Non-payment of North Rail loan to affect PH credit status - Purisima

By Iris C. Gonzales, The Philippine Star

Posted at Oct 09 2012 07:36 AM | Updated as of Oct 09 2012 03:36 PM

MANILA, Philippines - The loan agreement for the controversial North Luzon Railways Corp. (North Rail) project is a separate and distinct arrangement from the supply contract and that the Department of Finance is committed to honor the loan deal, Finance Secretary Cesar Purisima told The STAR yesterday.

He said non-payment of the North Rail loan or any other government loan would have adverse impact on the country’s credit status.

As such, the government, through the finance department is committed to pay the Export-Import Bank of China (ChinaExim Bank) the $185 million, which represents the disbursed amount out of the total ChinaExim loan of $500 million.

The Finance department has successfully negotiated with ChinaExim banks officials the payment of the disbursed amount in four tranches instead of lump sum amount, with the first tranche paid on Sept. 21.

The government is scheduled to pay the second installment in March 2013, data from the Finance department showed or every six months from September 2012 to September 2014.

“We are committed to pay the disbursed amount of $185.15 million to the Eximbank of China including interest due under revised negotiated terms of four equal installments within 2012 and 2014. Currently, we have already paid the principal and interest due on Sept. 21, 2012 amounting to $46.11 million representing first payment,” Purisima said.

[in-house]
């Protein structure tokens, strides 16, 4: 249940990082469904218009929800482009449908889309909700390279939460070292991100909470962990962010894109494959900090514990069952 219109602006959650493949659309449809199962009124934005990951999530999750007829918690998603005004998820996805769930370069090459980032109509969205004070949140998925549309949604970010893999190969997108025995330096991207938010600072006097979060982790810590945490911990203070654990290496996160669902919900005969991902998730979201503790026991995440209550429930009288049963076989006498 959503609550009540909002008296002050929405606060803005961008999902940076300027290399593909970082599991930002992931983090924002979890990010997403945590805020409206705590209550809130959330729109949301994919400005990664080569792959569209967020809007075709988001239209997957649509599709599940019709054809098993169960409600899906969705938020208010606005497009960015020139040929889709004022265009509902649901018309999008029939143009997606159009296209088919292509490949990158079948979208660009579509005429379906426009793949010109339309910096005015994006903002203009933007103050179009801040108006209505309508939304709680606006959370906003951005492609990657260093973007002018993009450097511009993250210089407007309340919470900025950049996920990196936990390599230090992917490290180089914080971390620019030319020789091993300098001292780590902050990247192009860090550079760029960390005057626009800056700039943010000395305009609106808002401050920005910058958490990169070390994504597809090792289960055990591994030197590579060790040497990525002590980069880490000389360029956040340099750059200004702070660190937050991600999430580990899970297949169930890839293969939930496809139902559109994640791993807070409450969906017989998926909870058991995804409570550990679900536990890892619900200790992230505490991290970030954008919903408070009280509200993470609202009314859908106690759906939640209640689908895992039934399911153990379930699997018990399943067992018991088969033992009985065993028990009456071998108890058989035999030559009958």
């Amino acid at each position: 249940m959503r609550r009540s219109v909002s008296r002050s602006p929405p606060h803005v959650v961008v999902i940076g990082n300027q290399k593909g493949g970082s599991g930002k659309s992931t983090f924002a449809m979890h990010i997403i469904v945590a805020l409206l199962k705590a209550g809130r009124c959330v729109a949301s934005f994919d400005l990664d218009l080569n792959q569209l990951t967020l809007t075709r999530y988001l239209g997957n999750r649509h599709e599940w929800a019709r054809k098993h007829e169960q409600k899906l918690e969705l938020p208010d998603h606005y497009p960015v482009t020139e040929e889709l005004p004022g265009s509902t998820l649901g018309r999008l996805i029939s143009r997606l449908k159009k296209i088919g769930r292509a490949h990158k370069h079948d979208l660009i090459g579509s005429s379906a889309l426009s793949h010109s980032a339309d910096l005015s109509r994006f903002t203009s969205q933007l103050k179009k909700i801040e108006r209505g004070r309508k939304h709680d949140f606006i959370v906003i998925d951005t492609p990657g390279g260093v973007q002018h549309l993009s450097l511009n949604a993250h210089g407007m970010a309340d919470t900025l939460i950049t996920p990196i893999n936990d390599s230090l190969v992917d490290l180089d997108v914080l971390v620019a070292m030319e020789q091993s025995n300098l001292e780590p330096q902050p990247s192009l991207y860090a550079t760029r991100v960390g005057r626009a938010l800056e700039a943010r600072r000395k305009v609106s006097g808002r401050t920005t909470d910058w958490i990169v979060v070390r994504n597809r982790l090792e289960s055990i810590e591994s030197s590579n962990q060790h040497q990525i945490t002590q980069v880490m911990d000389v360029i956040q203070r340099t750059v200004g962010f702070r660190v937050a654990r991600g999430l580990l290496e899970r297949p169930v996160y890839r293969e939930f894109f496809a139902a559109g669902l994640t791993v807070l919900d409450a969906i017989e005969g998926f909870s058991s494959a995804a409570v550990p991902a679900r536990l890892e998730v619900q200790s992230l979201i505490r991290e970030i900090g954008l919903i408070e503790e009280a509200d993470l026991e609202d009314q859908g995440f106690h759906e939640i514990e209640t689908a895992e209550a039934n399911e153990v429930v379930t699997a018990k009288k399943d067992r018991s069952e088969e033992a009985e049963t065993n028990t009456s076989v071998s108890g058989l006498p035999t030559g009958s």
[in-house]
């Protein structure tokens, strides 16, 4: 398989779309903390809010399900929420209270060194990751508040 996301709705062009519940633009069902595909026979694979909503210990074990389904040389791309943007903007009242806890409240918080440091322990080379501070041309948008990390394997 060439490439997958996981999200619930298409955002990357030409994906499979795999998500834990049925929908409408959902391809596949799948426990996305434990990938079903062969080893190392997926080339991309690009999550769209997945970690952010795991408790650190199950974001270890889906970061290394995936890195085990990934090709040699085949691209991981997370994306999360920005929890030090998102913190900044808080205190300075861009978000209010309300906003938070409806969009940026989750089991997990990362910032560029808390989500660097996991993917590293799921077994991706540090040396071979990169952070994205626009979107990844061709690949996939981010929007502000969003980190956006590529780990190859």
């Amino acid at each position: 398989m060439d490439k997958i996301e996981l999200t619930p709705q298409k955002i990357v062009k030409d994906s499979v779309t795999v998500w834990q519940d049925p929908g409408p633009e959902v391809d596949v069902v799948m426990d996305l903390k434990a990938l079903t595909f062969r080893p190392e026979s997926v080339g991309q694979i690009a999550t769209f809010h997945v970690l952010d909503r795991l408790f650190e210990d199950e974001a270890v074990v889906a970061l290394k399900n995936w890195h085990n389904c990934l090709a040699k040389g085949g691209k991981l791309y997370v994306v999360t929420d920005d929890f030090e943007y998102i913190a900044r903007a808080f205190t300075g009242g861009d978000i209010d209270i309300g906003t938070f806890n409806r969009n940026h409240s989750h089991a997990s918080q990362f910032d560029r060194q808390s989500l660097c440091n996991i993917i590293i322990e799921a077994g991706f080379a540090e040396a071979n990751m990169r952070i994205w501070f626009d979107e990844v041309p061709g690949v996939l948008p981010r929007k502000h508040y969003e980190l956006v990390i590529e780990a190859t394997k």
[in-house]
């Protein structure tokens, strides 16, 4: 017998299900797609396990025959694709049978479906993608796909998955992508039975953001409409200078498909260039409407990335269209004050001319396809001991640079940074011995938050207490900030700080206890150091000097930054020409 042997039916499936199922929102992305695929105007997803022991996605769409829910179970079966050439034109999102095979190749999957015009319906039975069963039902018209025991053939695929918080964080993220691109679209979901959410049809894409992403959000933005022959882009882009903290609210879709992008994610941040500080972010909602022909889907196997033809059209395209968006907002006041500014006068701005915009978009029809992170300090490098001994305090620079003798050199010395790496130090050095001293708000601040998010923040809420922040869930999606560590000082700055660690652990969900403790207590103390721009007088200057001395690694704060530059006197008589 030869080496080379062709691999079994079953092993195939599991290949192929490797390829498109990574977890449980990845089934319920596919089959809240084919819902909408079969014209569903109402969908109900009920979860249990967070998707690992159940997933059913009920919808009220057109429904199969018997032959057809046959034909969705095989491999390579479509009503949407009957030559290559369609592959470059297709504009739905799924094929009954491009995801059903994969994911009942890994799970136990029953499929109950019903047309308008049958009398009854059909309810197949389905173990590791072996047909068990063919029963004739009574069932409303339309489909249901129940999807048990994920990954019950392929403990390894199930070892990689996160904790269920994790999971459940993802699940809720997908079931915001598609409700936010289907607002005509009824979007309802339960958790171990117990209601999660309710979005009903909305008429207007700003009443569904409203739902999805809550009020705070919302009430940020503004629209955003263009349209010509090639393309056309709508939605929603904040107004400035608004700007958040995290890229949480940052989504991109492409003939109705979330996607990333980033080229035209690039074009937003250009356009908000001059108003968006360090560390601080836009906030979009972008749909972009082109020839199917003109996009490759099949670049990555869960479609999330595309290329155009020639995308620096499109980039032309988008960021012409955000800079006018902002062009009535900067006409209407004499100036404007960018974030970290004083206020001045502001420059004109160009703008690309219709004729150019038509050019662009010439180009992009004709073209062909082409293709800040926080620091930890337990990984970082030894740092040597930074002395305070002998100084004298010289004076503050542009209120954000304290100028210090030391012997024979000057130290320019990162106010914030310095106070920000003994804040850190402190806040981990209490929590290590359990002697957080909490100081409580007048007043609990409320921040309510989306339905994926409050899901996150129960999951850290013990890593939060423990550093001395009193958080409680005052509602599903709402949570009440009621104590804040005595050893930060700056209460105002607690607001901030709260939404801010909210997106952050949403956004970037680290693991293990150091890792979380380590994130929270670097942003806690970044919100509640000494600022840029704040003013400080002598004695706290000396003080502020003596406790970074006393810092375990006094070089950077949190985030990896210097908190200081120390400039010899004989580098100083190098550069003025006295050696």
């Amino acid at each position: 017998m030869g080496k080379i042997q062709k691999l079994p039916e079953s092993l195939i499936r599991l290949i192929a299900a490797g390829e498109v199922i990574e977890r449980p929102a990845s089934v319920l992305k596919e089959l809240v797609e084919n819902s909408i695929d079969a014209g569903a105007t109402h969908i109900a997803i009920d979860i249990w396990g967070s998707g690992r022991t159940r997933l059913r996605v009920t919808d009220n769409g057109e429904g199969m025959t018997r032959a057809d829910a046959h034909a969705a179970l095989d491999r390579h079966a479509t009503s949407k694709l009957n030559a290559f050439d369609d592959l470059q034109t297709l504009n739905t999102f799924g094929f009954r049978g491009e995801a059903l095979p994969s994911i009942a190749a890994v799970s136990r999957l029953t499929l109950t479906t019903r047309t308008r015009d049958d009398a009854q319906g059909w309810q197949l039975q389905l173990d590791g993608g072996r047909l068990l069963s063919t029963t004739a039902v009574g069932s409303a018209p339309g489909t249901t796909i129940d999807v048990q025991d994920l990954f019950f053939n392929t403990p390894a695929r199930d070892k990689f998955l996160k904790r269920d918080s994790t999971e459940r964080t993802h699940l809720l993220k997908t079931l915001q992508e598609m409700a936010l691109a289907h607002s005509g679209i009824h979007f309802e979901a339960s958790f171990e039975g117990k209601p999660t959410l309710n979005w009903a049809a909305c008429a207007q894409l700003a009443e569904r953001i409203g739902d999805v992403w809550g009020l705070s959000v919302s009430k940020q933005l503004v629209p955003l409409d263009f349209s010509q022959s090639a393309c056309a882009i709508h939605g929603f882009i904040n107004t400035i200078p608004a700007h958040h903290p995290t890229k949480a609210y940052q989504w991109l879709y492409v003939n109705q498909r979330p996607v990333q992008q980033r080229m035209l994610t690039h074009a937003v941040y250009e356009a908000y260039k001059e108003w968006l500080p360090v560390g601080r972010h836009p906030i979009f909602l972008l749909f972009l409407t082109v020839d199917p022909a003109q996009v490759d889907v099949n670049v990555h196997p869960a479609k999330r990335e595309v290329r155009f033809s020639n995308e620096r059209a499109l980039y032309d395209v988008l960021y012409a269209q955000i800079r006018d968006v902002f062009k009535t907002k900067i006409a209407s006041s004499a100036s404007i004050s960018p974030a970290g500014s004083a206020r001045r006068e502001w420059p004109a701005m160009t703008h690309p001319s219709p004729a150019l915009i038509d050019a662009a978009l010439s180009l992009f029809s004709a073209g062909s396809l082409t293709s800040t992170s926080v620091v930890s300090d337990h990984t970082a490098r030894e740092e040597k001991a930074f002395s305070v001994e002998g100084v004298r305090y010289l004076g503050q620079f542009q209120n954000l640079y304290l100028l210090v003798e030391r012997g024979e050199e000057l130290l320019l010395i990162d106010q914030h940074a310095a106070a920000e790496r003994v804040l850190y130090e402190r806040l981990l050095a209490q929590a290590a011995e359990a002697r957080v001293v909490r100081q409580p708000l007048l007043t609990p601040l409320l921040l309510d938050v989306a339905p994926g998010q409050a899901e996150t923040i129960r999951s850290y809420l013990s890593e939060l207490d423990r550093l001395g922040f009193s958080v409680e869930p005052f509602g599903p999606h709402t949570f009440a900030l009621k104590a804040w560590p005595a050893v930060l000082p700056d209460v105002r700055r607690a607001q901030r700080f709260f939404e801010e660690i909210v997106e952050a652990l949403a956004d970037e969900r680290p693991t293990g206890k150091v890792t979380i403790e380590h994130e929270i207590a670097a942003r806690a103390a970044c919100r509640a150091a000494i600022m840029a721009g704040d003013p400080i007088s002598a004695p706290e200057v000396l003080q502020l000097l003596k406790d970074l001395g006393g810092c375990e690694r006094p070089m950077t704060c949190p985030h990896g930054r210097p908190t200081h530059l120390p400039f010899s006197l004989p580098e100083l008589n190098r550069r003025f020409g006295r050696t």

He declined to comment on the supply contract between North Rail and the China National Machinery and Equipment Corp. Group (CNMEG), saying that this falls under the jurisdiction of the Department of Transportation and Communications.

CNMEG is the supply contractor for the project. The contractor suspended work in the project in 2008 after it asked North Rail for a bigger contract price.

Non-government groups and private lawyers have brought CNMEG to court for the alleged anomalous supply deal but CNMEG said it was immune from lawsuits in the Philippines because it was an “agent of the Chinese government” as the primary contractor for the project.

Because of the alleged anomalies surrounding the project, the Aquino administration said it was no longer pursuing the Northrail deal.

The North Rail project was intended to achieve the government’s goal of decongesting Metro Manila by providing a fast, efficient and reliable mass transport service for people and goods between Metro Manila and Central and North Luzon.

The project supposedly involved four phases. The first phase involved the reconstruction of the existing 32.2-kilometer single-track line into a double track using the Philippine National Railways line from Caloocan City to Bulacan, according to documents from the National Economic and Development Authority (NEDA).